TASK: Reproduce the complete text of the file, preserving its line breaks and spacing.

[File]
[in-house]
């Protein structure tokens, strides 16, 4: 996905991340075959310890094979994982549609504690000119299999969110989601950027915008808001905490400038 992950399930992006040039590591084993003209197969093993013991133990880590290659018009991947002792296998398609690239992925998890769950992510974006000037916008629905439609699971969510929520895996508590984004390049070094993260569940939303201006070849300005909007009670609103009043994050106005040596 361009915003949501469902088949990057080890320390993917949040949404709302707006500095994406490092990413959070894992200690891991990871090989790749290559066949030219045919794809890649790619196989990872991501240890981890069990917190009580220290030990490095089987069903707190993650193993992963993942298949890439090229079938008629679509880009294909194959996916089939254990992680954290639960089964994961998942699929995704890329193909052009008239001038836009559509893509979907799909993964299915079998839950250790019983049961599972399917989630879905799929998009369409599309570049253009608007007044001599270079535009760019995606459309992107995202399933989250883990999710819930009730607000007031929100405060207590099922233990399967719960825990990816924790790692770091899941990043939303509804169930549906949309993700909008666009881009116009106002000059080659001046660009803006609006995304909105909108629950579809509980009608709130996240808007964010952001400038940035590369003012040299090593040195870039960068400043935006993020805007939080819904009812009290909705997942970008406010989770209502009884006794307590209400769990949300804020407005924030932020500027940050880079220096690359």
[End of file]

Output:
[in-house]
């Protein structure tokens, strides 16, 4: 996905991340075959310890094979994982549609504690000119299999969110989601950027915008808001905490400038 992950399930992006040039590591084993003209197969093993013991133990880590290659018009991947002792296998398609690239992925998890769950992510974006000037916008629905439609699971969510929520895996508590984004390049070094993260569940939303201006070849300005909007009670609103009043994050106005040596 361009915003949501469902088949990057080890320390993917949040949404709302707006500095994406490092990413959070894992200690891991990871090989790749290559066949030219045919794809890649790619196989990872991501240890981890069990917190009580220290030990490095089987069903707190993650193993992963993942298949890439090229079938008629679509880009294909194959996916089939254990992680954290639960089964994961998942699929995704890329193909052009008239001038836009559509893509979907799909993964299915079998839950250790019983049961599972399917989630879905799929998009369409599309570049253009608007007044001599270079535009760019995606459309992107995202399933989250883990999710819930009730607000007031929100405060207590099922233990399967719960825990990816924790790692770091899941990043939303509804169930549906949309993700909008666009881009116009106002000059080659001046660009803006609006995304909105909108629950579809509980009608709130996240808007964010952001400038940035590369003012040299090593040195870039960068400043935006993020805007939080819904009812009290909705997942970008406010989770209502009884006794307590209400769990949300804020407005924030932020500027940050880079220096690359």